You Need to Know How to Say No

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There are different kinds of “no’s”.

The first is when you weigh the options and choose that something is not for you right now. You make the choice that you cannot do the project, take the opportunity, give the time, etc.

You say no because you choose to say no.

The second kind of no is a no out of necessity. You say no because you’ve already said too many yeses. You’d be spread too thin if you said yes, so you must say no.

There’s a third kind of no that comes much more quietly and is much more painful. It’s the no that is never said. You arrive here by only saying yes. Now you don’t have time for the people and projects that you’re already a part of. Now, you have so many things taking your time that you cannot give yourself to all of them. In fact, you can’t give yourself fully to any of them.

The first kind of no is the hardest to choose— you have to let someone down or pass up on something great.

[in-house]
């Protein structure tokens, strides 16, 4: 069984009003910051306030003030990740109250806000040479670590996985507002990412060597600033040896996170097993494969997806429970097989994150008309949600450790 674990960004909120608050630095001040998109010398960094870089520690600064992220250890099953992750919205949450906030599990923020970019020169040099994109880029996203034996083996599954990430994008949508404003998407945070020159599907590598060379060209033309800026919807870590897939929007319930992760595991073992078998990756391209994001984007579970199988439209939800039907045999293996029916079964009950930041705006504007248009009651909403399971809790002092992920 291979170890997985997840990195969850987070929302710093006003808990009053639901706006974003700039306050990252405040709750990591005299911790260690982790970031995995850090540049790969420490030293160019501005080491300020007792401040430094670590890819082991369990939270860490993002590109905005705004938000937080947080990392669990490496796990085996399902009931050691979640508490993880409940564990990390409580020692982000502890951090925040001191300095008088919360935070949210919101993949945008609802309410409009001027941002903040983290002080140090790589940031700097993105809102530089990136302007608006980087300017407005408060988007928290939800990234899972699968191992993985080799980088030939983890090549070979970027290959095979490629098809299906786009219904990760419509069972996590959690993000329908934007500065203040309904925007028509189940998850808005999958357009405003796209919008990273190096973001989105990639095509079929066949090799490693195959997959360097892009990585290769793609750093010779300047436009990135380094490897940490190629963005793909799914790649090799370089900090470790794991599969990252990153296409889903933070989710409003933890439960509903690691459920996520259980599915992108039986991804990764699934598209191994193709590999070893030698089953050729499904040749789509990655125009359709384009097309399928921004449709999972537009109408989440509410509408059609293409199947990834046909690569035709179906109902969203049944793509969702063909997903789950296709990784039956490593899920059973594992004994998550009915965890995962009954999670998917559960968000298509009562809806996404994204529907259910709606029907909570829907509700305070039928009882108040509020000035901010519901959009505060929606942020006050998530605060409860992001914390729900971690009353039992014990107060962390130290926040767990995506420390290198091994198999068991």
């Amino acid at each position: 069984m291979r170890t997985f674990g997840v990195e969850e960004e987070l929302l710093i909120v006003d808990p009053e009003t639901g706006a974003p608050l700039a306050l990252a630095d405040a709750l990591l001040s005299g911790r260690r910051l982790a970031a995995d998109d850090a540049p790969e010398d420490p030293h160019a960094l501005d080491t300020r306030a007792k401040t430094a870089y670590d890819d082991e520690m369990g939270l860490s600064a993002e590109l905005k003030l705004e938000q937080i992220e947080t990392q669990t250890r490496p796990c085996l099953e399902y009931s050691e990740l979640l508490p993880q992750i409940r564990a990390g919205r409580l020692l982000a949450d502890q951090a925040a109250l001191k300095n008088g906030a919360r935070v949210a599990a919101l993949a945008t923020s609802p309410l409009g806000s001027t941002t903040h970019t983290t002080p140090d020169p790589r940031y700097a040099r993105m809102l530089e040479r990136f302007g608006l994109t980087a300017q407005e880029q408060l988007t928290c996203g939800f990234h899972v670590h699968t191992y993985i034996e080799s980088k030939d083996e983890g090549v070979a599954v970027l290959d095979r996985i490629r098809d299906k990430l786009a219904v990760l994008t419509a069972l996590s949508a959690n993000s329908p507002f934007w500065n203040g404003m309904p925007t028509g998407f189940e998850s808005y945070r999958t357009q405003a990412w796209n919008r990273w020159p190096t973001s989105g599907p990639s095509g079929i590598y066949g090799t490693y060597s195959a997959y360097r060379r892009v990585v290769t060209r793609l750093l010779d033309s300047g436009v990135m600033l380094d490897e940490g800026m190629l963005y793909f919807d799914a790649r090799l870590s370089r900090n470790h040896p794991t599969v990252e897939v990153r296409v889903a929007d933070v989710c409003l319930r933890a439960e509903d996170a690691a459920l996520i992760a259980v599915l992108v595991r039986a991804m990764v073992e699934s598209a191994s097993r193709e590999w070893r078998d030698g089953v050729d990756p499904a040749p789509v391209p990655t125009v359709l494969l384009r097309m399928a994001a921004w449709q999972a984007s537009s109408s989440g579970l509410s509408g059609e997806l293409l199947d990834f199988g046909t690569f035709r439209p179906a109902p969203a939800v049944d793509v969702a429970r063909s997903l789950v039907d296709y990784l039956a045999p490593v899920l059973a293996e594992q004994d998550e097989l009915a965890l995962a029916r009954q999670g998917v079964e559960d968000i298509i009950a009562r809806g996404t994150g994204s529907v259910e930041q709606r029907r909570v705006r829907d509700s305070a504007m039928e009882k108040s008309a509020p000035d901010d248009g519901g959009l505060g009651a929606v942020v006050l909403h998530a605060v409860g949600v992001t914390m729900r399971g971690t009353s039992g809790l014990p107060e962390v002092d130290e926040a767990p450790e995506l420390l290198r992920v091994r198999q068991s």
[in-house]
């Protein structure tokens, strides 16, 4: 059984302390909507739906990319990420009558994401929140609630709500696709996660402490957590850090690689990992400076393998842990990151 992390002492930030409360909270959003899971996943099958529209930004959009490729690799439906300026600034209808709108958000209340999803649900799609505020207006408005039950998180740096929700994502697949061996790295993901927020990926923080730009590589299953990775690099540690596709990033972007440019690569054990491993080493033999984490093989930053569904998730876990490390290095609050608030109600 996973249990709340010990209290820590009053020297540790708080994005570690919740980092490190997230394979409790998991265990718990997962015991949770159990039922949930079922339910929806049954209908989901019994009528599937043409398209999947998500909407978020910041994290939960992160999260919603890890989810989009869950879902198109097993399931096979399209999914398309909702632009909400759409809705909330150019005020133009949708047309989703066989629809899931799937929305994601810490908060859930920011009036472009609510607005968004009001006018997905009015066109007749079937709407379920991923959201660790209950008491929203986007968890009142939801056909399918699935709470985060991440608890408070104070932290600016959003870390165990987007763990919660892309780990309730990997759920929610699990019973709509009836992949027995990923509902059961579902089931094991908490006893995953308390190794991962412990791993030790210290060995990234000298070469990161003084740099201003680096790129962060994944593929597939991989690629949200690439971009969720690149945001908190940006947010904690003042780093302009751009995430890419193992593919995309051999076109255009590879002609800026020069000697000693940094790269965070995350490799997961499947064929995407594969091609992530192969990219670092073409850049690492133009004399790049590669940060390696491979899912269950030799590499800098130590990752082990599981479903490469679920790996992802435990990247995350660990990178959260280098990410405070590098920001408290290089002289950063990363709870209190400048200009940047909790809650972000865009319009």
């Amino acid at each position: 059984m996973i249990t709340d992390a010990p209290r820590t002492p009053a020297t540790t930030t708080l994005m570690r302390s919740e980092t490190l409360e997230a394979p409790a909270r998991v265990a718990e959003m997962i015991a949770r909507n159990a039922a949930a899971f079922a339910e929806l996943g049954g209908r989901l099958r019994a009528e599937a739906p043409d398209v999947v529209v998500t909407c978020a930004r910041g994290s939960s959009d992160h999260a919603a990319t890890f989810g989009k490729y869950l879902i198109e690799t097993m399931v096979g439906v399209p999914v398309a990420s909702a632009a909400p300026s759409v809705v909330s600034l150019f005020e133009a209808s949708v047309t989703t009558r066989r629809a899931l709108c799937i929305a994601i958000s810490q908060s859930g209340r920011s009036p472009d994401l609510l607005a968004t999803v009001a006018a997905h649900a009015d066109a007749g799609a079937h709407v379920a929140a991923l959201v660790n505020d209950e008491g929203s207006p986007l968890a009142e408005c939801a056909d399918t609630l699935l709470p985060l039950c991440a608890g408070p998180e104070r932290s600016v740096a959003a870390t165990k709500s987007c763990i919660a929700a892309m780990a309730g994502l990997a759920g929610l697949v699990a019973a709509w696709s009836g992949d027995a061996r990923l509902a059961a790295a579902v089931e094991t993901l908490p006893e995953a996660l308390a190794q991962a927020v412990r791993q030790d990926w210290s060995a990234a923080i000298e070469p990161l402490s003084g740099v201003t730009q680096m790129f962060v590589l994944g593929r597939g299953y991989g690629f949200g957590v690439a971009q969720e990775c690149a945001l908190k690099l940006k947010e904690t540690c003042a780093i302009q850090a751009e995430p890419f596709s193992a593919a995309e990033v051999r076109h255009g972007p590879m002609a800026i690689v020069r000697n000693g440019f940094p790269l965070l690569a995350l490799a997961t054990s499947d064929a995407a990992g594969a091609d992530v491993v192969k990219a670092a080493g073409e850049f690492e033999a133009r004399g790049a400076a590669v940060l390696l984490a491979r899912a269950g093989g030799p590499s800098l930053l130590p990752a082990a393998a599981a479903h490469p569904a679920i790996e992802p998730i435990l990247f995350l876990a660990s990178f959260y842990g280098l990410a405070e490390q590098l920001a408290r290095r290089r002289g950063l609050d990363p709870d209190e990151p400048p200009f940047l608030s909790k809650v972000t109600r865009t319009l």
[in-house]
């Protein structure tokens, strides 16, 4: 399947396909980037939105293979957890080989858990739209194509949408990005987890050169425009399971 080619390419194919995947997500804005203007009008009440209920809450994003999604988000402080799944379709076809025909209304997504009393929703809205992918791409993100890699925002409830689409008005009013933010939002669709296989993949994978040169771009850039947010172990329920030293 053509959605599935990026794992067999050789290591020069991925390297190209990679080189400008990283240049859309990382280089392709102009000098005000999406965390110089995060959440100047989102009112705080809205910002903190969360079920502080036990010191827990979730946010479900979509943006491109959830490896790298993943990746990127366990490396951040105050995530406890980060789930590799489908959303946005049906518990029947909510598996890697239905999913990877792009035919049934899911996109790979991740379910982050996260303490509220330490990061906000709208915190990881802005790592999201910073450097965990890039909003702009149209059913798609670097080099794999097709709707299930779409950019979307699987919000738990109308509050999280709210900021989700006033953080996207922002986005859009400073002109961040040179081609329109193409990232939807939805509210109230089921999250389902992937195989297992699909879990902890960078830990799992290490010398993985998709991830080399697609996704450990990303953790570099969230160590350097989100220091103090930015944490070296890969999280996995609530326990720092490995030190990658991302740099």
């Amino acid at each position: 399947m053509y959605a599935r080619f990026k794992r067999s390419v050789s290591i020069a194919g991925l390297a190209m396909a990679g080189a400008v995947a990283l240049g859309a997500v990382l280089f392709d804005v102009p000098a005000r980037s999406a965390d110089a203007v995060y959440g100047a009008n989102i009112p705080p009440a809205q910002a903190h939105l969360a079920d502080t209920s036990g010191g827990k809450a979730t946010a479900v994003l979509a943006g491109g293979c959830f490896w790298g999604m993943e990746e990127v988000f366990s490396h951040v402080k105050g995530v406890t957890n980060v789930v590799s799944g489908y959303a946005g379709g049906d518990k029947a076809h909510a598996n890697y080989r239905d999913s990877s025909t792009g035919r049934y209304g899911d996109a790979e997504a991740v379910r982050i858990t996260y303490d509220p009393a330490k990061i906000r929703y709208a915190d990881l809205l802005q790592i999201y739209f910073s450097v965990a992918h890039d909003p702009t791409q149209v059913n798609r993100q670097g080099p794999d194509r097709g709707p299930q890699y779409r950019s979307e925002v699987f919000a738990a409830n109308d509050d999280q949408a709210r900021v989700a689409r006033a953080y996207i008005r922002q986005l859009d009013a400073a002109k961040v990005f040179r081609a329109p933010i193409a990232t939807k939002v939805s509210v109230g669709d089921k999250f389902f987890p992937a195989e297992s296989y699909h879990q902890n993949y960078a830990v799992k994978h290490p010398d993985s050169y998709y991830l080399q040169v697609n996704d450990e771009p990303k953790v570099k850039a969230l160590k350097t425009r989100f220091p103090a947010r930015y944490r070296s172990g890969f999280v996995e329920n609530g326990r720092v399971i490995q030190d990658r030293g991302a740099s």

The second kind of no is easier to choose because you don’t have many options— you’ve said yes to a lot and have reached you’re limit.

The third kind of no costs you relationships and resources.

You can’t say yes to something without saying no to another. [tweet that]

I’m saying no much more than I would like to right now, but I know that it’s because I’ve said yes to other good things.

I’m doing a lot of the second kind of no — the no out of necessity, trying to avoid the third kind of no and hoping to chose to do a better job with the first kind of no in the future.

What kinds of no’s have you been saying or not saying recently?

Share in the comments.

(photo by Nathan Gibbs/CC)

Dan Cumberland is on a mission to push you into the places meaning, life, & work intersect. He is the author of The Meaning Manifesto. Read more about him here, and connect with him on facebook and twitter.

There Are 2 Comments On This Post.

  1. Steven Kim

    Thanks for sharing Dan. Reminds of something Jason Fried of Basecamp once said which was something like saying yes to one thing is saying no to many things. Doing great things requires focus, and you can’t focus if you’re spread too thin by saying yes to everything.

    • Thanks Steven! Focus is hard, isn’t it? It’s hard for me at least. As you said, you have to say no to many things to focus on what matters.

      Thanks for reading!

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